Recession time in the World
Posted at: 2008-04-28
The world is facing the biggest financial shock since the Great Depression, warns the International Monetary Fund.
Ant it warns that Britain could be the country hit the hardest by the global credit crunch as it has bigger debts than anywhere else.
In its most startling report of modern times, the IMF says the meltdown "has inflicted the heavy damage on markets and the financial institutions at the core of the financial system".
Analysis by the IMF reveals British banks will lose more than £20 billon from the international mortgage meltdown, equivalent to 3 percent of gross domestic product (GDP).
For the first time, the IMF predicts that the American economy is heading for recession and will shrink by 0.7 percent this year, sending shockwaves across the globe.
American banks, which it was thought would be worst affected, will lose £72 billion or 1.4 percent of US GDP. Despite healthy growth in the Far East, the IMF believes there is a 25 percent chance the whole world could follow the Americans into recession.
"The financial market crisis that erupted in August 2007 has developed into the largest financial shock since the Great Depression," the report says.
It estimates that the losses from American mortgages will reach $945 billion (£500 billion) more than twice the previous estimates. The US housing collapse is far from over, with IMF economists expecting a further 10 percent decline in 2008, on top of a similar fall in prices in the previous years.
Such declines, it believes are way beyond anything seen in the previous American experience.
Last night it emerged that the world's leading bankers had accepted much of the blame for the credit crisis. The Institute of International Finance, which represents more than 375 of the world's leading financial companies, said there had been "major points of weakness in business practices".
These include bankers' pay and risk management.
The apocalyptic language used by the IMF is highly unusual and reflects an unprecedented concern about the impact of the credit crunch which has prevented banks from borrowing in the wholesale money markets, making it al but impossible to fund new mortgage lending on both sides of the Atlantic. In Britain, the IMF warns that the "housing correction will continue to impact on consumers" and "be a drag on the economy".
The IMF's top economist, Charles Collyns, was skeptical about the chances of Alistair Darling meeting his growth forecast for Britain of 2 percent this year, as set out in the Budget last month.
Meanwhile, speculation about the half percent cut in UK interest rates caused the pound to fall to a record low against the euro, which was last night worth 80p.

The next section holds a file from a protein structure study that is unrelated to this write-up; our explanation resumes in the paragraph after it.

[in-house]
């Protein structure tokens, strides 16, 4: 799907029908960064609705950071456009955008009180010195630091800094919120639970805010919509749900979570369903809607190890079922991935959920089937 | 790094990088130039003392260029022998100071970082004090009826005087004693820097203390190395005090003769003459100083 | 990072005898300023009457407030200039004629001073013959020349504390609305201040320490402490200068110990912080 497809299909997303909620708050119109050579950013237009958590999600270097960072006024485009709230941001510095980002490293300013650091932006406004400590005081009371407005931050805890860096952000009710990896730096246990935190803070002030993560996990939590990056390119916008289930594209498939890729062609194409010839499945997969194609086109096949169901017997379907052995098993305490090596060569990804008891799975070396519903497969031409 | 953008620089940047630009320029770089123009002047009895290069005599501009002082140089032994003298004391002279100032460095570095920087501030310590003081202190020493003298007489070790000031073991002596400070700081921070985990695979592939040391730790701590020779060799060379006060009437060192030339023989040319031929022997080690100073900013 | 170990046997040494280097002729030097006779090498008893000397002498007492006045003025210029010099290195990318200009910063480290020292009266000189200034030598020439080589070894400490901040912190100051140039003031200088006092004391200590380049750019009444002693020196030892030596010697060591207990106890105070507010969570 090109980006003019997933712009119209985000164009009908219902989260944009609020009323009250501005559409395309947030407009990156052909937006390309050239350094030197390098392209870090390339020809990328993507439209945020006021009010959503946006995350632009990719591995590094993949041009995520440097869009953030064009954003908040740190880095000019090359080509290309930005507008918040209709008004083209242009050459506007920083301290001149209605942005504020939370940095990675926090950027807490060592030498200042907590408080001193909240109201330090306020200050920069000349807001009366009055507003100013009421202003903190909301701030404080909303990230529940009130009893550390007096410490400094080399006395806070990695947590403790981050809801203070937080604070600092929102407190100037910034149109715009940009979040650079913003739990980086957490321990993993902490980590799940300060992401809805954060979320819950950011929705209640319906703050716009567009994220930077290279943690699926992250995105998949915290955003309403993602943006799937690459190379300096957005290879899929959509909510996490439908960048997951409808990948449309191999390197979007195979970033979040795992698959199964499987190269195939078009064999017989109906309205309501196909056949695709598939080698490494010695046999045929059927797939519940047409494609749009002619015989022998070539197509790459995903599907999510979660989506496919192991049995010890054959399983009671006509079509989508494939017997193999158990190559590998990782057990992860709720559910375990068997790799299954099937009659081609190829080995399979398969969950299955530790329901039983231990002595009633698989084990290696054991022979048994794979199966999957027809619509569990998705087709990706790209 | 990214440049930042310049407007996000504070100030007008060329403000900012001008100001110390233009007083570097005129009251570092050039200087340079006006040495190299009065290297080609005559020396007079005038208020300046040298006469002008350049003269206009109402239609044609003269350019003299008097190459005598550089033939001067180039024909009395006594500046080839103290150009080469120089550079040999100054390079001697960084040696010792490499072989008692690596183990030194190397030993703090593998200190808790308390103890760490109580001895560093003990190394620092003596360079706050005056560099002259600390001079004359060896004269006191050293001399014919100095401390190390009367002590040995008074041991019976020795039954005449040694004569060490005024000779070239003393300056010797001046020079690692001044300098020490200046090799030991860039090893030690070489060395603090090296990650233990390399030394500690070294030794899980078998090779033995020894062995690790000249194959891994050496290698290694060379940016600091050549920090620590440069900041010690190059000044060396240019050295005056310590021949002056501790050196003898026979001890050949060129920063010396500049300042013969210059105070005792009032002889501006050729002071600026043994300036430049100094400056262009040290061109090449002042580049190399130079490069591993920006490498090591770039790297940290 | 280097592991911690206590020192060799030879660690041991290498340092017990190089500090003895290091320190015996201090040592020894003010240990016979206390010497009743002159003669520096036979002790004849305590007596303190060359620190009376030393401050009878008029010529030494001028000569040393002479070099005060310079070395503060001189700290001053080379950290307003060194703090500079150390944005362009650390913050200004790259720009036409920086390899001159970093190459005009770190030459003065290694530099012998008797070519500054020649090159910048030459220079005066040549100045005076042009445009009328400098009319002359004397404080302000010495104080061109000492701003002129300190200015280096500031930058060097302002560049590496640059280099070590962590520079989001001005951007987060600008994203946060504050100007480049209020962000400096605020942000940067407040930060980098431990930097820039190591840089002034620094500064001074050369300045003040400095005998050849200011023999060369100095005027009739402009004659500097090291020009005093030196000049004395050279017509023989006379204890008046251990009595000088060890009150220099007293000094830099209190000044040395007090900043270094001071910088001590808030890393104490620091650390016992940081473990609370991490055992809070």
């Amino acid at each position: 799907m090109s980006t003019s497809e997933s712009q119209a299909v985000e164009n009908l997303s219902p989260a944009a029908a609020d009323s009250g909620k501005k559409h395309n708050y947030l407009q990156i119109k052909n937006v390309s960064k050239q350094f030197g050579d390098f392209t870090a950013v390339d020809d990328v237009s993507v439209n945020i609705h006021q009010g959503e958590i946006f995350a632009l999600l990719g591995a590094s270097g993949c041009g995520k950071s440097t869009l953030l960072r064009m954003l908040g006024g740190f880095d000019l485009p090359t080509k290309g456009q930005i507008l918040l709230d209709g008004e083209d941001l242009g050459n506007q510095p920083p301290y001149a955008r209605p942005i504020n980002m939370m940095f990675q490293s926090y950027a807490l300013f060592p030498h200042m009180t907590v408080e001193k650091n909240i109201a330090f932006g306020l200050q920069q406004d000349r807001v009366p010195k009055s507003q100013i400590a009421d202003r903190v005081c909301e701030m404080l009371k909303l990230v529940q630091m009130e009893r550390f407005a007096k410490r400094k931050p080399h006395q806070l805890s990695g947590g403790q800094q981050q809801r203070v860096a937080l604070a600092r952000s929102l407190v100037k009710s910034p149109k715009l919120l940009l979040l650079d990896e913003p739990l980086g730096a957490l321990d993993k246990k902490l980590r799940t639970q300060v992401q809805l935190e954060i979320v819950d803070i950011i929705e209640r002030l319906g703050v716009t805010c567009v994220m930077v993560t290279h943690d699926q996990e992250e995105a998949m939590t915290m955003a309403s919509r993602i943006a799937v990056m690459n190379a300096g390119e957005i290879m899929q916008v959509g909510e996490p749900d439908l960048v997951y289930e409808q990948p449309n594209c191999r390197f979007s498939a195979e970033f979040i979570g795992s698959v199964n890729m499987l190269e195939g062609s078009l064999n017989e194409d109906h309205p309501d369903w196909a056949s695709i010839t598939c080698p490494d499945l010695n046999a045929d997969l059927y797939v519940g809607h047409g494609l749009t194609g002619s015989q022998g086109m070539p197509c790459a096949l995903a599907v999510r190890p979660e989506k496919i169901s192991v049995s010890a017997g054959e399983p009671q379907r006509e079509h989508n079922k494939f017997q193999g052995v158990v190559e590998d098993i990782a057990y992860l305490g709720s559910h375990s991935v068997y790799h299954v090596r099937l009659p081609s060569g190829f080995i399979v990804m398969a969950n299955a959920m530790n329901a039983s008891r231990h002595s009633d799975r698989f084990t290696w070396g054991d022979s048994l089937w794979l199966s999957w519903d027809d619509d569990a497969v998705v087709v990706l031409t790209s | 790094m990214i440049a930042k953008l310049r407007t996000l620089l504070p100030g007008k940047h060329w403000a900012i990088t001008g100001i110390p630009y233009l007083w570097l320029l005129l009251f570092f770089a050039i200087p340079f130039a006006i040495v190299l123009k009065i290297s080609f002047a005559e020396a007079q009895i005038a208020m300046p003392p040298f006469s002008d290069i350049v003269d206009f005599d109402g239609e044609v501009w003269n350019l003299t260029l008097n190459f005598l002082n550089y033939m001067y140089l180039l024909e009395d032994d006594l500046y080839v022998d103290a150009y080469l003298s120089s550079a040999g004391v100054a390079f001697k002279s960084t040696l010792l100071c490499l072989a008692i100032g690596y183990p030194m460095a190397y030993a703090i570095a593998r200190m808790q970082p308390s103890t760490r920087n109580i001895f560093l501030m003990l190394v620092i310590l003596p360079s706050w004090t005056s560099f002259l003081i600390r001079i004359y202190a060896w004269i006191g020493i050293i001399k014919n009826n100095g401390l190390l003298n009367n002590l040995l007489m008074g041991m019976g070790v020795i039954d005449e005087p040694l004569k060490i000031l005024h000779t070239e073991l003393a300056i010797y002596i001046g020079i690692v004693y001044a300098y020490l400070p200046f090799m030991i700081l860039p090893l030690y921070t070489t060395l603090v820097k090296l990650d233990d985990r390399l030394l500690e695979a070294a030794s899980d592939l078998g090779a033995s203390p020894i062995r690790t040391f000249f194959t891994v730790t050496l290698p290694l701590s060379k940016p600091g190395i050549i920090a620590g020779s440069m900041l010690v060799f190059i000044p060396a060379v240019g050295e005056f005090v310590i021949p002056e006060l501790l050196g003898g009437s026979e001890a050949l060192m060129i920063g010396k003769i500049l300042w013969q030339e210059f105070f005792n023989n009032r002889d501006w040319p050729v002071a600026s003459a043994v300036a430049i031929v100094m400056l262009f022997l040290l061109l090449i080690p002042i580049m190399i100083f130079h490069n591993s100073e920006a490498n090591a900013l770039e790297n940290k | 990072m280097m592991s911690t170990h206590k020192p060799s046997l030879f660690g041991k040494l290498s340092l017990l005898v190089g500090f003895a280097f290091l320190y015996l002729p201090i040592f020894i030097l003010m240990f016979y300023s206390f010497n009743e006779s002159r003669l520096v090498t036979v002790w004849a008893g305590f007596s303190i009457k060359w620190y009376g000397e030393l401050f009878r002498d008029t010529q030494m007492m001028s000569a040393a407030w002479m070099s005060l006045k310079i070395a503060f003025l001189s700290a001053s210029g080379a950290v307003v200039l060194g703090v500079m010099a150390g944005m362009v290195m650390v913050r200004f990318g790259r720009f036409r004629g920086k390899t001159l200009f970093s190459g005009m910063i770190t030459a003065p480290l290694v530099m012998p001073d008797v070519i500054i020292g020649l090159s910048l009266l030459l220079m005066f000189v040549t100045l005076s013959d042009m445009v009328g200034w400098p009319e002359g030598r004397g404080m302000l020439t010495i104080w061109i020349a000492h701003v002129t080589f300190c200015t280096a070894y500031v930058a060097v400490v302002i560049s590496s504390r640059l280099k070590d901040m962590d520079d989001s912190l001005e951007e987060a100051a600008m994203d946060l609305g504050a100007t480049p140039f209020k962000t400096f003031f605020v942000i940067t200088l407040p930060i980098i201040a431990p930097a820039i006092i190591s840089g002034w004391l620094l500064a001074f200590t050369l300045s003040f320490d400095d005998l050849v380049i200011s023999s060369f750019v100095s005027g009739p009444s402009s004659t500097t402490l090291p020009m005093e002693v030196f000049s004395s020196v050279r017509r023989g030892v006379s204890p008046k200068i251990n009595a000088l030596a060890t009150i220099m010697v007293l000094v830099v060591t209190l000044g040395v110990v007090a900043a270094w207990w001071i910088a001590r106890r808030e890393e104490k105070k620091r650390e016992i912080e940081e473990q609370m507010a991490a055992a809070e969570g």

He said the IMF's own forecast of 1.6 percent output expansion "was in line with the consensus".
Ahead of his arrival in Washington for his meeting with the world's top financial leaders, the Chancellor stood by his Budget forecasts.
He said there "are grounds for optimism" despite the unprecedented shock for the economy.
Britain, he claimed, "has a strong economy that has been remarkably resilient".
In contrast, the top IMF economist said: "The housing market will be a drag on the economy."
He also warned that Britain was extremely vulnerable to the cold winds blowing out of the US and Europe, with the German economy also slowing rapidly.
"In the UK, there are a number of factors both domestically and externally holding back the economy. We do see house prices softening and we see potential for that to continue, with an impact on consumption.
"We also see the UK affected by the tightening in financial constraints related to the turmoil in the financial market.
"It will also be affected by the slowdown in the US and the euro area," Collyns cautioned.
Britain, in the vie of the IMF, is much less well placed to deal with the downturn than our counterparts including the Americans because of the UK's soaring budget deficit which is expected to hit £38b this year.
He also noted that Britain's national debt, the accumulated sum of the nation's borrowing over past years, was perilously close to 40 percent of the national output - the self-imposed limit under Gordon Brown's fiscal rules.
"There has been an upward drift in the fiscal deficit in the UK," Collyns said.
Any hope that pressure on the US economy, the key to our own economic health, will improve in 2009 - when there is a new President in the White House - was brushed aside by the IMF.
"Downside risks especially for 2009 remain a concern," it cautioned. A house price collapse in the US beyond the 14 to 20 percent built into the IMF's forecasts, "could have serious repercussions".
It could affect other economies including those of Britain, France, Germany and Switzerland because of the exposure of high street banks to debts originating in the US. An end was insight for Britain's housing boom with "a sharp deceleration in house prices".
The IMF noted that in the past, house price falls, of the kind now emerging in the UK, have been a significant factor on the road to recession.